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Regulate, not ban, sale and use of e-cigarettes, other ENDS devices: Voluntary association

twitter-logo PTI        Last Updated: July 24, 2019  | 21:43 IST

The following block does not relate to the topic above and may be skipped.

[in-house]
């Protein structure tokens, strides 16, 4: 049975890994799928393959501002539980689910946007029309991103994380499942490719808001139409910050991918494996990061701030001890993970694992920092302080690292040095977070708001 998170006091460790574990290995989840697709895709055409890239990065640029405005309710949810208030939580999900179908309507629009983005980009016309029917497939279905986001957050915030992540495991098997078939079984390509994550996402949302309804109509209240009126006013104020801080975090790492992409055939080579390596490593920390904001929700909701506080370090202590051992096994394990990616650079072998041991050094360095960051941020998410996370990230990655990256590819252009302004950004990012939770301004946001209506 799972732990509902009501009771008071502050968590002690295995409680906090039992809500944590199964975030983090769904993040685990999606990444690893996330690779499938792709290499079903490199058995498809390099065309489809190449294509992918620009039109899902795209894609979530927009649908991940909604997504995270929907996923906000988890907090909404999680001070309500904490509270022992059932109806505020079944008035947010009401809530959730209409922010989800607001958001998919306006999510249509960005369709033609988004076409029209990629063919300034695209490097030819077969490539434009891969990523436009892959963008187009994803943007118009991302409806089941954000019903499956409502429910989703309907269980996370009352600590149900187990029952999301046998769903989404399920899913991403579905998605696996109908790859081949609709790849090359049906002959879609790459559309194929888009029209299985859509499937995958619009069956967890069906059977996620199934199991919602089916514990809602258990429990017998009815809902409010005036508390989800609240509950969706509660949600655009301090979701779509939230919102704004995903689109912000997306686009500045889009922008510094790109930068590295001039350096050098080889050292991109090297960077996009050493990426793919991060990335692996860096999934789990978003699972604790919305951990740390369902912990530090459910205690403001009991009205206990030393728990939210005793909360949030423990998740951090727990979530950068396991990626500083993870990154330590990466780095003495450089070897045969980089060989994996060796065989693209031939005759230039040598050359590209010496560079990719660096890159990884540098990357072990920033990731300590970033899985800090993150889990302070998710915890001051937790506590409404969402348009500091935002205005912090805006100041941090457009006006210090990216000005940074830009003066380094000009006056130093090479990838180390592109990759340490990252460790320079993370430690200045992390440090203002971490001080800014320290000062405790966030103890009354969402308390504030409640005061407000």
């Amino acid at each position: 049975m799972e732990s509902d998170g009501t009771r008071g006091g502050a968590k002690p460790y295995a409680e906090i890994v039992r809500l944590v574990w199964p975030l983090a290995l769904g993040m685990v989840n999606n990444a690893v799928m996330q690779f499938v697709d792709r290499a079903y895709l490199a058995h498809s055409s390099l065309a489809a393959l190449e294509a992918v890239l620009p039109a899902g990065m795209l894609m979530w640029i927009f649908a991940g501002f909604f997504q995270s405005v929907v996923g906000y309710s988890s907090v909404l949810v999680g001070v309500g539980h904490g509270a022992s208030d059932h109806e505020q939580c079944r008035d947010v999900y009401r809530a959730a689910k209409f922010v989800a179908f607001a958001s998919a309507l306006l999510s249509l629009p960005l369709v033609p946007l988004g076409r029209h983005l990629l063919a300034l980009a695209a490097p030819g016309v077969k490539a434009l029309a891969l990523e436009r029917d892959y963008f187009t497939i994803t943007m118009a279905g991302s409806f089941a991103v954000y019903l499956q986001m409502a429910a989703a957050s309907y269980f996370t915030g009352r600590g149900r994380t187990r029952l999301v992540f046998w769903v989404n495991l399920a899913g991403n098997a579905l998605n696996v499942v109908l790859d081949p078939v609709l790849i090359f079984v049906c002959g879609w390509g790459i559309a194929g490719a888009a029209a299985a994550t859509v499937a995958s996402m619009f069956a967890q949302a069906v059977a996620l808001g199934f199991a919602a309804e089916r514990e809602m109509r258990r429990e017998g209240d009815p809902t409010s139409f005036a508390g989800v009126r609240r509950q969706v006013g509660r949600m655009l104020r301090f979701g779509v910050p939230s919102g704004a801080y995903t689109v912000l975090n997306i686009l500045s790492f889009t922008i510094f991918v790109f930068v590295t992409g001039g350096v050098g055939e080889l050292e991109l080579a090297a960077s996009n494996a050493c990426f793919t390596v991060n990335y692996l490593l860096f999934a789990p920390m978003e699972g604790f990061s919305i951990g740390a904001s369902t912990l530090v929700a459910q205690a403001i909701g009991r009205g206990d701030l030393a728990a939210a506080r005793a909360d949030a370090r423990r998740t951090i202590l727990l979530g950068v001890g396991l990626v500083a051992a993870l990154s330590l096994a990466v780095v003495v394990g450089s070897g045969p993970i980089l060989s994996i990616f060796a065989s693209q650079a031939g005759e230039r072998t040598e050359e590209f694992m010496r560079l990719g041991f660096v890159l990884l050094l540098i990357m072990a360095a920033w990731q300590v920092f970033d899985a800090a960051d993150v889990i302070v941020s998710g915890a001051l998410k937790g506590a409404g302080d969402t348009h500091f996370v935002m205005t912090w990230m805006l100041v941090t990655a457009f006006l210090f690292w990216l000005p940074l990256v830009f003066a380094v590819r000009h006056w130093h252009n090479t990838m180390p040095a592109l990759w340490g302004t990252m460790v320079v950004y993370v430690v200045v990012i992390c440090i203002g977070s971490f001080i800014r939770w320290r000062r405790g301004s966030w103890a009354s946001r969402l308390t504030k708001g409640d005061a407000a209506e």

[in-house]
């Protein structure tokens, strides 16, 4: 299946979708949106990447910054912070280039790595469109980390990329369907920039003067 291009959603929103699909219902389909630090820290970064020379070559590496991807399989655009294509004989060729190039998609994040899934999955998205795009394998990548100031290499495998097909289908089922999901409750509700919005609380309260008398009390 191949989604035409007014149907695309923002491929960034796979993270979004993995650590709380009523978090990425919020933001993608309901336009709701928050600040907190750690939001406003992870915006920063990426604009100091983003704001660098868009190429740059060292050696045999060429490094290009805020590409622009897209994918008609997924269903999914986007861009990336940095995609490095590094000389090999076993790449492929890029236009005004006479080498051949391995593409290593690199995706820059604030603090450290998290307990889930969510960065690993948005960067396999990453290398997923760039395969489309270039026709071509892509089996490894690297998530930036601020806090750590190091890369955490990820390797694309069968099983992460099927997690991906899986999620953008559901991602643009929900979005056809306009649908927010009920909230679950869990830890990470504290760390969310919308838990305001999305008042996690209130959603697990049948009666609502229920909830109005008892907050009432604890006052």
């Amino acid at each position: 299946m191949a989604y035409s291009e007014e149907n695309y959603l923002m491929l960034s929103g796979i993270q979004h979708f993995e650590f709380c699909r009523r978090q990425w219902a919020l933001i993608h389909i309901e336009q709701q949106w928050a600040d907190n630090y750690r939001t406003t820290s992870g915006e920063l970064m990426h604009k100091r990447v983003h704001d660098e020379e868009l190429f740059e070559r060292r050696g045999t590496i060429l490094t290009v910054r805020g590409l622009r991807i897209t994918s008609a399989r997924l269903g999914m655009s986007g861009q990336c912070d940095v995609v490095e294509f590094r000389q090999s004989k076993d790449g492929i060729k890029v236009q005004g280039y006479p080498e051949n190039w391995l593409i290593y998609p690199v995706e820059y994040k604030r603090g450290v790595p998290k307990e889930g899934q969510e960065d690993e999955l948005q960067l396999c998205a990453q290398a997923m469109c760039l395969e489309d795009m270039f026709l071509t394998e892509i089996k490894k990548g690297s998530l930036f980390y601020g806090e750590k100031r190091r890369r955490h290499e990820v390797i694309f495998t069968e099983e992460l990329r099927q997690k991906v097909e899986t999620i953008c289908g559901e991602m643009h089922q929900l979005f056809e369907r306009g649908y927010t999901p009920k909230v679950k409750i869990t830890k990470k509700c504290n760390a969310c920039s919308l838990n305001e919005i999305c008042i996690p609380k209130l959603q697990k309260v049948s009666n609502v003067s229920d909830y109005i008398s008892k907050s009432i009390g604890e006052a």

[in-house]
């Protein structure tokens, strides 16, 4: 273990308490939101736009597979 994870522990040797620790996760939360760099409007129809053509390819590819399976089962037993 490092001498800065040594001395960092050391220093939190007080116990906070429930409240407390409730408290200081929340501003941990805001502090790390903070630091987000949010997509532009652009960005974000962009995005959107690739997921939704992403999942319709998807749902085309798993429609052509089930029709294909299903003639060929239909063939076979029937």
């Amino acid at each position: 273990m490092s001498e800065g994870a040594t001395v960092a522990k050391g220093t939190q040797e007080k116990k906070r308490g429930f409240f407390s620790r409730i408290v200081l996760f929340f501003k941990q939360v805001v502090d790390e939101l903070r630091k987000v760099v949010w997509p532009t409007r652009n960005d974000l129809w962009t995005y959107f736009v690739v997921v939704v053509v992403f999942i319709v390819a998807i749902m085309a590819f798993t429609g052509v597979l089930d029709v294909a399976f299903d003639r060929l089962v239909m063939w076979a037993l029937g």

(Eds: Adds details) New Delhi, Jul 24 (PTI) Amid debates over consumption of e-cigarettes, a voluntary association of trade representatives of electronic nicotine delivery systems (ENDS) in the country appealed to the Centre and the Delhi government on Wednesday to not "not impose a ban", but regulate its sale. The association said it has written a fresh letter to Union Health Minister Harsh Vardhan and Delhi Health Minister Satyendar Jain, seeking an audience to share the industry's perspective based on "research done on ENDS in the western countries". ENDS are devices that heat a solution to create an aerosol, which also frequently contains flavours usually dissolved into propylene glycol and glycerin. There are various types of ENDS devices like e-cigarettes, heat-not-burn devices, vape, e-sheesha and e-nicotine flavoured hookah, among others. The appeal comes days after the Delhi High Court directed the Kejriwal government to urgently look into the matter of regulating the sale and consumption of e-cigarettes and termed it an "e-burning issue" as damage was being caused to children, who have started consuming these products. Besides, the apex research body Indian Council of Medical Research (ICMR) had recently recommended a "complete" ban on ENDS, including e-cigarettes, saying their use can initiate nicotine addiction among non-smokers. Praveen Rikhy, convener of the Trade Representatives of ENDS in India (TRENDS), interacting with reporters here, claimed that instead of banning it, both the central and state governments should consider regulating its sale and consumption. "Studies done by a few research institutions in the west have shown that consumption of e-cigarettes, which contain far less harmful products, can help a smoker slowly give up smoking instead of relapsing to smoking cigarettes," she claimed. Asked if there was any study done in the country to back her claim, she said, "No, but we would urge the government to have a scientific research done on its effects." "We will then accept whatever the government says, but myths related to ENDS should be busted," Rikhy said. E-cigarettes, the most common among ENDS, produces an aerosolised mixture of the flavoured liquids and nicotine, which is inhaled by the user. Rikhy said TRENDS has made various representations to both the Centre and the city government in the past, and the fresh letter to them is a continuation in that effort to put forth the industry's viewpoint on the issue. "As a responsible industry, we would like to provide constructive suggestions for regulation of ENDS in the country, which will prevent access of products to vulnerable groups such as children under 18 years and pregnant women, while allowing controlled access to adult smokers looking for a less harmful substitute to conventional cigarettes," reads the letter sent to Vardhan. Rikhy, in the letter, also said the association believes that a "regulatory framework" will "encourage innovation" in the field, along with generating employment, and revenue for the government. As the debate over sale and use of ENDS continues, TRENDS has suggested the Centre and the Delhi government to take measures that could ensure that the use of ENDS is neither incentivised nor glamourised by anyone, if not banned. "Measures could include levying taxes and putting statutory warnings on ENDS products that are risk appropriate; having specific regulations with respect to nicotine strength to be permitted (there are many countries that have such regulations) which needs to be clearly marked on the product," the letter said. Other measures could be specifying maximum size of tanks of devices and liquid bottles; certified distribution channel for importers for the brands that are approved for sale in India (based on meeting minimum safety standards); allowing sale of ENDS products through licensed stores and online shops - those which comply with age limit regulations and other provisions of the law, Rikhy said. "No stores should be located near schools or educational institutions," she said. On July 11, the high court, which was hearing a plea seeking to regulate the sale and consumption of e-cigarettes, was informed by the petitioner's counsel that nowadays, schoolchildren have started using e-cigarettes that contain nicotine. A bench of Chief Justice D N Patel and Justice C Hari Shankar asked the Delhi government what it had been doing in the last one year since it informed the court that it was initiating steps to ban e-cigarettes, and whether the authorities were looking into the matter or not. "Are you doing something? Look at the damage it is causing to our children. Is anyone looking at this matter... See the urgency. Look at the content of nicotine in them... It is an e-burning issue," the bench said. In a white paper released on World No Tobacco Day on March 31, the ICMR said e-cigarettes adversely affect the cardiovascular system, impairs respiratory immune cell function and airways in a way similar to cigarette smoking and is responsible for severe respiratory diseases. The sale of e-cigarettes is completely banned in 25 countries, including Brazil, Norway and Singapore, while market authorisation is required in 17 other countries. In the US, ENDS marketed for therapeutic purposes are currently regulated by the US-FDA and the Center for Drug Evaluation and Research, the white paper stated. According to TRENDS, an ENDS device could "range from Rs 1,500 to Rs 7,000". TRENDS's Rikhy said ENDS is not manufactured in India and it is being imported for sale in markets, where they are not banned, adding that many people also buy cheaper versions through grey markets. PTI KND KJ KJ

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